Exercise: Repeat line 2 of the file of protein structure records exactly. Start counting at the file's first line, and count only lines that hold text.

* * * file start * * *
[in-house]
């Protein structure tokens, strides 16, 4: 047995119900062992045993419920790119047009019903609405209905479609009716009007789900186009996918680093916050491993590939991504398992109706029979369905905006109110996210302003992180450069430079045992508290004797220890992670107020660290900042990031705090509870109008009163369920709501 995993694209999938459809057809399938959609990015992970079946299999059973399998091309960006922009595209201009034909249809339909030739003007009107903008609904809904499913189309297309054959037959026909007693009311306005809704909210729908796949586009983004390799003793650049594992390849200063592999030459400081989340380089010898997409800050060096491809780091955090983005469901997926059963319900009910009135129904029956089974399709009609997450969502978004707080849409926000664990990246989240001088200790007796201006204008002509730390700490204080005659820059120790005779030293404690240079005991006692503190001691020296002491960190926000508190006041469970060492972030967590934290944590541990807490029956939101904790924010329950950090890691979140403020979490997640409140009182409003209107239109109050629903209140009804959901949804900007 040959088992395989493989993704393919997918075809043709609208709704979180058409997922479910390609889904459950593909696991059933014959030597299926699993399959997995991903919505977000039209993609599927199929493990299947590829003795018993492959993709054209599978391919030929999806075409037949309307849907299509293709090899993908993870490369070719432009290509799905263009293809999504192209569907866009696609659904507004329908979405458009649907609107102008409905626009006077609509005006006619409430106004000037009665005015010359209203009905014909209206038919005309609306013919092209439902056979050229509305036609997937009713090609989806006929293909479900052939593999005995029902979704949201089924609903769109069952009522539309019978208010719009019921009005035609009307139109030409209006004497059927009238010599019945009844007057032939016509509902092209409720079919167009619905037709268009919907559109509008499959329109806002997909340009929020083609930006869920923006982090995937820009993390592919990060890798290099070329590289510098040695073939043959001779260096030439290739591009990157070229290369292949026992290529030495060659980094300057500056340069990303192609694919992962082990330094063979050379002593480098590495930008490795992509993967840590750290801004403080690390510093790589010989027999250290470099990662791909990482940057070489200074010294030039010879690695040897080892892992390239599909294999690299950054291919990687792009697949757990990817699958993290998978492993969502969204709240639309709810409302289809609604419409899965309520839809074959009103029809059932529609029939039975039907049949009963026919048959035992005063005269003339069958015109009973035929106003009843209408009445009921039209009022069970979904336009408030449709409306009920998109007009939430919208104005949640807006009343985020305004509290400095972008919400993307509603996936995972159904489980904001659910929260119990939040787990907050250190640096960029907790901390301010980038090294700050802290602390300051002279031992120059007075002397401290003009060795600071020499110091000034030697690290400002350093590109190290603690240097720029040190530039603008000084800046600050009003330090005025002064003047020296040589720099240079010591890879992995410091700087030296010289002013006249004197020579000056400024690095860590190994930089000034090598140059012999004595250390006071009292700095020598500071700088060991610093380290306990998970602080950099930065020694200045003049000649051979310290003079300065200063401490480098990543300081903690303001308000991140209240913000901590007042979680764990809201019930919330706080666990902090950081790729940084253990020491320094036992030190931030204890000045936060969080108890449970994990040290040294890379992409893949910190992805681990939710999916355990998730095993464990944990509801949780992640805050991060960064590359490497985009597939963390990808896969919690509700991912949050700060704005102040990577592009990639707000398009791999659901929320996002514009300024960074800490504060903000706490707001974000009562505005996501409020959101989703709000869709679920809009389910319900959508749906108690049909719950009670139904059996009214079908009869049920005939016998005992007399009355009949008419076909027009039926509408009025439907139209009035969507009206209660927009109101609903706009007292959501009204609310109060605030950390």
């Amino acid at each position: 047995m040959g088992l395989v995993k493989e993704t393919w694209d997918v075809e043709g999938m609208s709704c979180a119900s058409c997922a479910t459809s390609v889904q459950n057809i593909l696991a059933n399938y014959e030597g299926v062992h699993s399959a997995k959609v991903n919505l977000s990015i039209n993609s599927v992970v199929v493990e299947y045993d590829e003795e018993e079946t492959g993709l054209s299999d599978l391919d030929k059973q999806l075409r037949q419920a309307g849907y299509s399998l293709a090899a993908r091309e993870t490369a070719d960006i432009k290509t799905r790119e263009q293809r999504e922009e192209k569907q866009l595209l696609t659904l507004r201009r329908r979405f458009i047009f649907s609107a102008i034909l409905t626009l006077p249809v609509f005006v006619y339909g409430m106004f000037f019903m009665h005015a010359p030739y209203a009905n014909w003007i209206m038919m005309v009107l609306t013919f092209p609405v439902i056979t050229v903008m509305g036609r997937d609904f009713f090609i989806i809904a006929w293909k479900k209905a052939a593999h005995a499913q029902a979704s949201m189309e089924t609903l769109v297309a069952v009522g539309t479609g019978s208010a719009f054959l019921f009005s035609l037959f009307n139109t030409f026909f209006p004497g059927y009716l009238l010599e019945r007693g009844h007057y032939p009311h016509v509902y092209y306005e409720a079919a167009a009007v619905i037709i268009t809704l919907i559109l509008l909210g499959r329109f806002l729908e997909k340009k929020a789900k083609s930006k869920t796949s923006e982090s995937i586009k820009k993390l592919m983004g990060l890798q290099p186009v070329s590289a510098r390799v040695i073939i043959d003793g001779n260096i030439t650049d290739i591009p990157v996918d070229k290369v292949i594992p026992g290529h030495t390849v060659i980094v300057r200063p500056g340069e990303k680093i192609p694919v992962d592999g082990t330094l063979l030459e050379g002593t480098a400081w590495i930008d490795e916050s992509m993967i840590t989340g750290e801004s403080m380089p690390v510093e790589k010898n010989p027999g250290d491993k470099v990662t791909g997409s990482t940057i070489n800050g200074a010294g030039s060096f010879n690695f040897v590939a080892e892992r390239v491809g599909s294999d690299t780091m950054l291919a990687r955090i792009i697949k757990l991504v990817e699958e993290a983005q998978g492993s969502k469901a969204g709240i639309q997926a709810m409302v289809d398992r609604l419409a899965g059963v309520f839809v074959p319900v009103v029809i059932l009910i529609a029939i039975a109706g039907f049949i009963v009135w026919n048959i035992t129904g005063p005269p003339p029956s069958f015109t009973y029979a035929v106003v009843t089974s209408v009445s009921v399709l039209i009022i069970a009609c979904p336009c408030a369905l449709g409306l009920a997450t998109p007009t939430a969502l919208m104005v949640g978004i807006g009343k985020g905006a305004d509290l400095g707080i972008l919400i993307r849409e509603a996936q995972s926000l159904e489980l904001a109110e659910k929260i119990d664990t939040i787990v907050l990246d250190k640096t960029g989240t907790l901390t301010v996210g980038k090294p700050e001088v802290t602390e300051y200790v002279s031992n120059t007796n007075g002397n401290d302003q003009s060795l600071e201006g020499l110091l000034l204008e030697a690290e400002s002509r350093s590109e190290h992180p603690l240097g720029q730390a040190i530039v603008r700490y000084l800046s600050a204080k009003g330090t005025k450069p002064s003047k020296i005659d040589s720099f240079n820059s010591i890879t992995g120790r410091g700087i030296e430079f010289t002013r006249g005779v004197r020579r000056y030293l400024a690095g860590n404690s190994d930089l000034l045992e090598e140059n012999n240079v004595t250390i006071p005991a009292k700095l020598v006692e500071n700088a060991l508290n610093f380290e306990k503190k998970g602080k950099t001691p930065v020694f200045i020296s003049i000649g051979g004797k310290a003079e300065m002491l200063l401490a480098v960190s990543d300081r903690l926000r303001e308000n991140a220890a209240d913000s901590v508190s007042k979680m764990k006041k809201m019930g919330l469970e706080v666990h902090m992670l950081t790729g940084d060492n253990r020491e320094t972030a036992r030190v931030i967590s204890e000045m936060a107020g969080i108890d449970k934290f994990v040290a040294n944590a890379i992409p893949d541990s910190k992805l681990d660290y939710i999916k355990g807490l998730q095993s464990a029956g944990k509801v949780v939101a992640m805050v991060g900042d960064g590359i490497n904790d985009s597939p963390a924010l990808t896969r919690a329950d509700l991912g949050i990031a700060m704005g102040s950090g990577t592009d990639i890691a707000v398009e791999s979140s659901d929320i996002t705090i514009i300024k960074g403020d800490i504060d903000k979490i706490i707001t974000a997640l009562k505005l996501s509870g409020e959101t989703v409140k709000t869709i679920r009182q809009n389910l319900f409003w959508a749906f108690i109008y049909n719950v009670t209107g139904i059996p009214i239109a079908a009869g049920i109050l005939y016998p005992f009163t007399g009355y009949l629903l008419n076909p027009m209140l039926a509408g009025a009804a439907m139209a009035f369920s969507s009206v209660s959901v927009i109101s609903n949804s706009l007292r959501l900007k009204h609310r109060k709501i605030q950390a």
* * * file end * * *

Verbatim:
């Protein structure tokens, strides 16, 4: 047995119900062992045993419920790119047009019903609405209905479609009716009007789900186009996918680093916050491993590939991504398992109706029979369905905006109110996210302003992180450069430079045992508290004797220890992670107020660290900042990031705090509870109008009163369920709501 995993694209999938459809057809399938959609990015992970079946299999059973399998091309960006922009595209201009034909249809339909030739003007009107903008609904809904499913189309297309054959037959026909007693009311306005809704909210729908796949586009983004390799003793650049594992390849200063592999030459400081989340380089010898997409800050060096491809780091955090983005469901997926059963319900009910009135129904029956089974399709009609997450969502978004707080849409926000664990990246989240001088200790007796201006204008002509730390700490204080005659820059120790005779030293404690240079005991006692503190001691020296002491960190926000508190006041469970060492972030967590934290944590541990807490029956939101904790924010329950950090890691979140403020979490997640409140009182409003209107239109109050629903209140009804959901949804900007 040959088992395989493989993704393919997918075809043709609208709704979180058409997922479910390609889904459950593909696991059933014959030597299926699993399959997995991903919505977000039209993609599927199929493990299947590829003795018993492959993709054209599978391919030929999806075409037949309307849907299509293709090899993908993870490369070719432009290509799905263009293809999504192209569907866009696609659904507004329908979405458009649907609107102008409905626009006077609509005006006619409430106004000037009665005015010359209203009905014909209206038919005309609306013919092209439902056979050229509305036609997937009713090609989806006929293909479900052939593999005995029902979704949201089924609903769109069952009522539309019978208010719009019921009005035609009307139109030409209006004497059927009238010599019945009844007057032939016509509902092209409720079919167009619905037709268009919907559109509008499959329109806002997909340009929020083609930006869920923006982090995937820009993390592919990060890798290099070329590289510098040695073939043959001779260096030439290739591009990157070229290369292949026992290529030495060659980094300057500056340069990303192609694919992962082990330094063979050379002593480098590495930008490795992509993967840590750290801004403080690390510093790589010989027999250290470099990662791909990482940057070489200074010294030039010879690695040897080892892992390239599909294999690299950054291919990687792009697949757990990817699958993290998978492993969502969204709240639309709810409302289809609604419409899965309520839809074959009103029809059932529609029939039975039907049949009963026919048959035992005063005269003339069958015109009973035929106003009843209408009445009921039209009022069970979904336009408030449709409306009920998109007009939430919208104005949640807006009343985020305004509290400095972008919400993307509603996936995972159904489980904001659910929260119990939040787990907050250190640096960029907790901390301010980038090294700050802290602390300051002279031992120059007075002397401290003009060795600071020499110091000034030697690290400002350093590109190290603690240097720029040190530039603008000084800046600050009003330090005025002064003047020296040589720099240079010591890879992995410091700087030296010289002013006249004197020579000056400024690095860590190994930089000034090598140059012999004595250390006071009292700095020598500071700088060991610093380290306990998970602080950099930065020694200045003049000649051979310290003079300065200063401490480098990543300081903690303001308000991140209240913000901590007042979680764990809201019930919330706080666990902090950081790729940084253990020491320094036992030190931030204890000045936060969080108890449970994990040290040294890379992409893949910190992805681990939710999916355990998730095993464990944990509801949780992640805050991060960064590359490497985009597939963390990808896969919690509700991912949050700060704005102040990577592009990639707000398009791999659901929320996002514009300024960074800490504060903000706490707001974000009562505005996501409020959101989703709000869709679920809009389910319900959508749906108690049909719950009670139904059996009214079908009869049920005939016998005992007399009355009949008419076909027009039926509408009025439907139209009035969507009206209660927009109101609903706009007292959501009204609310109060605030950390």